A solid rapport between sponsors and project managers starts even before the project begins.
“Just as you would do a kicko; meeting for a project, it’s important to do a kicko; meeting for the
project manager-sponsor relationship,” says Paul
Dinsmore, PMP, PMI Fellow, director, DinsmoreCompass Consulting Co., Rio de Janeiro, Brazil. At
this initial meeting, which ideally lasts at least an
hour, “both parties should outline what they understand their roles to be,” says Mr. Dinsmore, who has
worked as a sponsor. By the meeting’s conclusion,
the project manager and sponsor should each have
a written document that lists their responsibilities.
;at should be the start, not the end, of the
dialogue. Maintain communication as the project
progresses, especially with face-to-face meetings.
“It’s essential that the project manager and project
sponsor have at least a half hour booked every
month,” says Vicki James, PMP, senior project
manager and business analyst, Professional Project
Services, Seattle, Washington, USA.
Ms. James recalls working on a project whose
release date kept getting delayed. “I was reporting
it all along, but only in status reports,” she says. “At
the last minute, the sponsor said, ‘Wait a minute.
Why didn’t I know the release date was getting
pushed?’ I guess she didn’t read my reports.”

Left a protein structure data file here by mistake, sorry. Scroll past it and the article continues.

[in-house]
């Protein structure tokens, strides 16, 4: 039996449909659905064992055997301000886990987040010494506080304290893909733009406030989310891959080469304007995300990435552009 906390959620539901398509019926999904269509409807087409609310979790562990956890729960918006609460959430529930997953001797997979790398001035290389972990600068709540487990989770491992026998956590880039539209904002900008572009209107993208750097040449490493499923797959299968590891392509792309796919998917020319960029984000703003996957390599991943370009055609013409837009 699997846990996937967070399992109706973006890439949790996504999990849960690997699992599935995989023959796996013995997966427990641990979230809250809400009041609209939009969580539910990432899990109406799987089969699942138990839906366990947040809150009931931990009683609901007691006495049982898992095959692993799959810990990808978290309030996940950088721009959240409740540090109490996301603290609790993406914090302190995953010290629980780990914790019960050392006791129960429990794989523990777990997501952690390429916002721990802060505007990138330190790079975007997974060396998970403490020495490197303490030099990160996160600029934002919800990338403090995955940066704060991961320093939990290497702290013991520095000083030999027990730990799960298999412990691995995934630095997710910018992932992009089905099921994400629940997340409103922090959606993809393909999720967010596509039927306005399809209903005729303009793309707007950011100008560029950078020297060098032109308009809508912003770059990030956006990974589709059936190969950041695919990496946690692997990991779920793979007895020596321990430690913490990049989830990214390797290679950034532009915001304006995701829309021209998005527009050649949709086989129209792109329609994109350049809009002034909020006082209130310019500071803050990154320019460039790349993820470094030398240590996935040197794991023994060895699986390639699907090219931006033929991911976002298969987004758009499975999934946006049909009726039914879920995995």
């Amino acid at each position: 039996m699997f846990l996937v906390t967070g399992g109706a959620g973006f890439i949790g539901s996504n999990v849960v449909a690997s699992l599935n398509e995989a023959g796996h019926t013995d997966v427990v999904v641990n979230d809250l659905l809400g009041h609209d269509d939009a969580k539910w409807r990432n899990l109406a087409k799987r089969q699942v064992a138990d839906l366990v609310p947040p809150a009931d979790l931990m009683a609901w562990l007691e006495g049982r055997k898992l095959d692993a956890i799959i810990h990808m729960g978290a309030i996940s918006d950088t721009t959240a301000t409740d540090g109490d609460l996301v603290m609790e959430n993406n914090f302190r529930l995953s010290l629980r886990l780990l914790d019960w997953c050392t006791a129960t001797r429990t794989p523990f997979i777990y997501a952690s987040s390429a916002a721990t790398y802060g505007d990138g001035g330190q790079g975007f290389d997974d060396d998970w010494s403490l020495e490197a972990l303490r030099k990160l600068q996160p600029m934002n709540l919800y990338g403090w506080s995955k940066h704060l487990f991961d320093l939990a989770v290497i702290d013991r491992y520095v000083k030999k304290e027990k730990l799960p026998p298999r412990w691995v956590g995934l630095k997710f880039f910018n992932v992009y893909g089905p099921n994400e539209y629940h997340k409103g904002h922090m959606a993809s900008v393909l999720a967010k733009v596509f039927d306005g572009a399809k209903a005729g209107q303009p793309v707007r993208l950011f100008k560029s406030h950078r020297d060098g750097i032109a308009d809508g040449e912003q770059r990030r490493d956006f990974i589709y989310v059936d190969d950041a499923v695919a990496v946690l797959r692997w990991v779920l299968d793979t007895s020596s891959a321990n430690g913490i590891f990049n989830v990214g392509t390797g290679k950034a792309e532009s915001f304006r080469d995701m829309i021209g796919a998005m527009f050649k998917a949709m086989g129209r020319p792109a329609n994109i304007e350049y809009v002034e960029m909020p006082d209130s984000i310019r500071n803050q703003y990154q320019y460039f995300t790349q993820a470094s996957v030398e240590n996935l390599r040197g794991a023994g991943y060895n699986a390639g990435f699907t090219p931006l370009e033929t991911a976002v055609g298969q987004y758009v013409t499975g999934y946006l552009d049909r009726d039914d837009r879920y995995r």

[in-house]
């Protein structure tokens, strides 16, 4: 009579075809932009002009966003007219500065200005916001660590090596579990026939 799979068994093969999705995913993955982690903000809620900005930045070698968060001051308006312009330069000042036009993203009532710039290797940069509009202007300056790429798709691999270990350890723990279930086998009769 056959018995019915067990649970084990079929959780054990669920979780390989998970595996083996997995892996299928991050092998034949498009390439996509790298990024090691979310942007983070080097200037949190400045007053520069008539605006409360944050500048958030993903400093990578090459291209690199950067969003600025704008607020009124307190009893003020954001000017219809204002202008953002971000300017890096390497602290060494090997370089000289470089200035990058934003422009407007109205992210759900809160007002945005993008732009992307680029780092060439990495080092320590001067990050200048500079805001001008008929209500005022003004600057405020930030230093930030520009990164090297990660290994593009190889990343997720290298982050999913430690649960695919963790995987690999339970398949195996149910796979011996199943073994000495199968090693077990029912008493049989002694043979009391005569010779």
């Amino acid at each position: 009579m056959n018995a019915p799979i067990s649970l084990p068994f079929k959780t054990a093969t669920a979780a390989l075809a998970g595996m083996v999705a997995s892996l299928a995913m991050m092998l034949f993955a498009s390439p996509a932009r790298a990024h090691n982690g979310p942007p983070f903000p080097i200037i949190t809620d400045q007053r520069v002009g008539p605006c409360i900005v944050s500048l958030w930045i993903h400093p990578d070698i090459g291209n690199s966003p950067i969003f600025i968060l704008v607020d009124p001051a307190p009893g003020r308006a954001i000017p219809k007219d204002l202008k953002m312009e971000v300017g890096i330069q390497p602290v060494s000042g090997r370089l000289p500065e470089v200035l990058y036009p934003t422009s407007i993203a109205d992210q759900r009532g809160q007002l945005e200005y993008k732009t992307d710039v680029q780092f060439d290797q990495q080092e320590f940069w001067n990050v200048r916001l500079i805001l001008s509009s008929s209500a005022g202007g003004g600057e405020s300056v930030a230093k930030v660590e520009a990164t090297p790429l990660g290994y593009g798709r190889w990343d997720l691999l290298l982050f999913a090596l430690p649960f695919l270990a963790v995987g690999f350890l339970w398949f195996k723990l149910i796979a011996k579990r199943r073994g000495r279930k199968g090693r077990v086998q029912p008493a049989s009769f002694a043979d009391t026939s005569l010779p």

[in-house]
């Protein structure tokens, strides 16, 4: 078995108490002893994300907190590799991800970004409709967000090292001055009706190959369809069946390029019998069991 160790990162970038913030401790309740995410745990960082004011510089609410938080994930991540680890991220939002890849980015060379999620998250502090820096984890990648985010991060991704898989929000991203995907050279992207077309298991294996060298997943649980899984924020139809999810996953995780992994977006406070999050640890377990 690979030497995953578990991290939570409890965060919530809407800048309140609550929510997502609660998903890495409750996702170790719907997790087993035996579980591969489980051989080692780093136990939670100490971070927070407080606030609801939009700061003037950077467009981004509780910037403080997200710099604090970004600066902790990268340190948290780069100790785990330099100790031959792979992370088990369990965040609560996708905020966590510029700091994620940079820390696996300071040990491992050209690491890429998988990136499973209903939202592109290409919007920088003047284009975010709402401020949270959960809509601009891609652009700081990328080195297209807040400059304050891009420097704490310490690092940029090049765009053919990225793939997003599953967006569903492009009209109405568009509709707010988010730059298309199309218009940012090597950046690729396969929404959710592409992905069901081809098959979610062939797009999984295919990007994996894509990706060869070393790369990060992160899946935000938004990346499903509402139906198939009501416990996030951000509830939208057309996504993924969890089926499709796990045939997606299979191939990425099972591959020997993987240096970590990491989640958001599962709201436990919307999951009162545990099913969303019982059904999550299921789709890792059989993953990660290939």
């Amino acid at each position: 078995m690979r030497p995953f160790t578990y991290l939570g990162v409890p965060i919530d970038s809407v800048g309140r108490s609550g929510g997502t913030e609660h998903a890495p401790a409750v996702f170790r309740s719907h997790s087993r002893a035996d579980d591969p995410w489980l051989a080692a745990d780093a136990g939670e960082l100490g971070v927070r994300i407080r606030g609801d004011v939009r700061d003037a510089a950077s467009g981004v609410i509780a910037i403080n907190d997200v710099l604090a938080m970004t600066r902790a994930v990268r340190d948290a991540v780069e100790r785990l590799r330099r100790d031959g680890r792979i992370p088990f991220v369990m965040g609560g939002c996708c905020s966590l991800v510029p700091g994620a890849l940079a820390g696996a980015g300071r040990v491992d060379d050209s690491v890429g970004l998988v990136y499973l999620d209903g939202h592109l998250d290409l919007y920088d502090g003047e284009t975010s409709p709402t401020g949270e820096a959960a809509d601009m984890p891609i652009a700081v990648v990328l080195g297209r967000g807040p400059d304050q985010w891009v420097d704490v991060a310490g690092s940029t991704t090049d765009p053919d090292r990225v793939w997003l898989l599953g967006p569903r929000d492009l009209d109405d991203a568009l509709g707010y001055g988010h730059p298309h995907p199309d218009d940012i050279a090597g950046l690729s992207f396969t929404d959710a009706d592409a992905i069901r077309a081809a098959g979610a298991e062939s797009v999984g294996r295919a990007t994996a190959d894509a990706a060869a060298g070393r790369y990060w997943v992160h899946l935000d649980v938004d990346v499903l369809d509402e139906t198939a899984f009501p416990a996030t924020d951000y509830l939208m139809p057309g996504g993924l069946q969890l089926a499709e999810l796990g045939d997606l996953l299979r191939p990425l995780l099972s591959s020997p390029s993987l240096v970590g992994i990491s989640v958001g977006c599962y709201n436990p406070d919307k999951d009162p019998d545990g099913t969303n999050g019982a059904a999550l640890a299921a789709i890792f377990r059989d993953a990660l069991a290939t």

;e entire half hour of in-person meetings may
not be needed, Ms. James says, but the time can be
used to quickly go over the status report and ensure
everyone is in the know.
“Getting the sponsor involved is a huge piece
of a successful project,” says Jessica Janko, PMP,
PMO manager, Medical Transporta-
tion Management, St. Louis, Missouri,
USA. “If you don’t have an active
sponsor, it’s challenging not only
because you don’t have clear expecta-
tions in terms of what the organiza-
tion is trying to accomplish, but you
also don’t have an advocate for the
project. We need project sponsors as
much as they need project managers.”
Of course, all relationships take
work. ;ese strategies can help both
sponsors and project managers build
an e;ective partnership.
is a huge piece
of a successful
project. We need
as much as they
—Jessica Janko, PMP, Medical
St. Louis, Missouri, USA
Sponsors in Action
ON TARGE T
of projects at high-performing organizations—
those that complete 80% of projects on time,
on budget and within original goals—have active
sponsors. At low-performing organizations, just
45% of projects have active sponsors.
of strategic initiatives are successful when they have actively
engaged sponsors. Without active
sponsors, just 41% of strategic
initiatives are successful.